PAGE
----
Educational publishers are moving to XMLbased publishing production workflows and embracing MathML as part of the industry effort to make content available for both traditional print channels and digital delivery including ebooks. Furthermore, publishers are becoming more competitive by providing ancillary education content that often include webbased PLE's and adaptive learning systems.^{[2]}
MathML was the very first XMLbased markup specification, released in 1998.^{[3]} Both scholarly and education content publishing communities immediately saw the value of MathML as the means to, at a minimum, markup math content for all the same reasons any other content is now marked up as XML. Reuse, repurposing, accessibility, and multiple distribution channels are common goals for implementing XMLbased publishing production workflow systems. XML and MathML are a natural fit as a content source format, but scholarly and education content publishers face some very specific challenges to publishing math content marked up as MathML^{[4]} including:
Lack of support for K12 mathematical content, such as stacked equations, long division, geometry and visual mathematical representations (e.g., diagrams, charts, number lines).
Lack of annotation support. K12 math examples often contain associated linebyline annotations intended to walk students through problemsolving.
Government regulated accessibility requirements specific to K12 content, and the lack of quality assistive technology tool support.
Inconsistent adoption and support for MathML across platforms in web browsers and reading devices and apps.
Adaptive technology maturity. Adaptive learning scenarios currently only support very simple automation such as choosing what content to display based on a student's answer (e.g., multiple choice).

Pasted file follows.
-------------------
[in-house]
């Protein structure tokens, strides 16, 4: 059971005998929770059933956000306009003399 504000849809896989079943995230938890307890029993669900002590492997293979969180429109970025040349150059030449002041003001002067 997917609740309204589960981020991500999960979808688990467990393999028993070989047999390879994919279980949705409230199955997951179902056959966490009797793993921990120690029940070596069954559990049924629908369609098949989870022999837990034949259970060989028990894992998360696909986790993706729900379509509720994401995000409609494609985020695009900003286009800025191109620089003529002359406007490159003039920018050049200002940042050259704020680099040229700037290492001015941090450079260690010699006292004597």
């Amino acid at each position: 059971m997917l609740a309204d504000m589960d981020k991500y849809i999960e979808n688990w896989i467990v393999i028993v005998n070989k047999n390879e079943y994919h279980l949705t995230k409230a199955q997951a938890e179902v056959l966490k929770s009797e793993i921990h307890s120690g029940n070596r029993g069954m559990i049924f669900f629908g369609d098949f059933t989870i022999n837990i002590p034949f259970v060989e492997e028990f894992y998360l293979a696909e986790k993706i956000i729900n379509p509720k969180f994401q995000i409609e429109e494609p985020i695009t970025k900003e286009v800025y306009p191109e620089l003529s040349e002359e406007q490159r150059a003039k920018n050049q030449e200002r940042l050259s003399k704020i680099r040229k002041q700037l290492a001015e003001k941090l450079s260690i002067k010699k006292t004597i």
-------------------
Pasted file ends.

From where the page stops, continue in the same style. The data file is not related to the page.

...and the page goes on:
Most industries have been affected in some part by the digital content revolution (or the movement of content and publishing production workflow processes into digital formats) currently underway, and possibly none more so than education content publishing. Sales of physical textbooks and other learning materials account for 70% of education content publishers’ revenue. Digital content formats now account for 20% of revenue, and bundles, which usually include a software or web component in addition to a textbook, make up 10% of revenue.^{[5]}
Digital content formats have seen a 201% revenue growth since 2009. This upward trend will likely continue as educators realize the flexibility they have to customize and configure digital content. Digital content formats not only cover ebooks and audiobooks but also what might be considered services, including ancillary material such as question banks and videos. With a recent general decline in education textbook revenues due to shrinking school budgets, the education publishing landscape has become more competitive, and publishers are stepping up by offering a wider range of options for educators. These days, K12 teachers and curriculum planners can customize student textbooks to match curricula focus, or quickly modify learning materials to accommodate unique needs of their particular classrooms and students.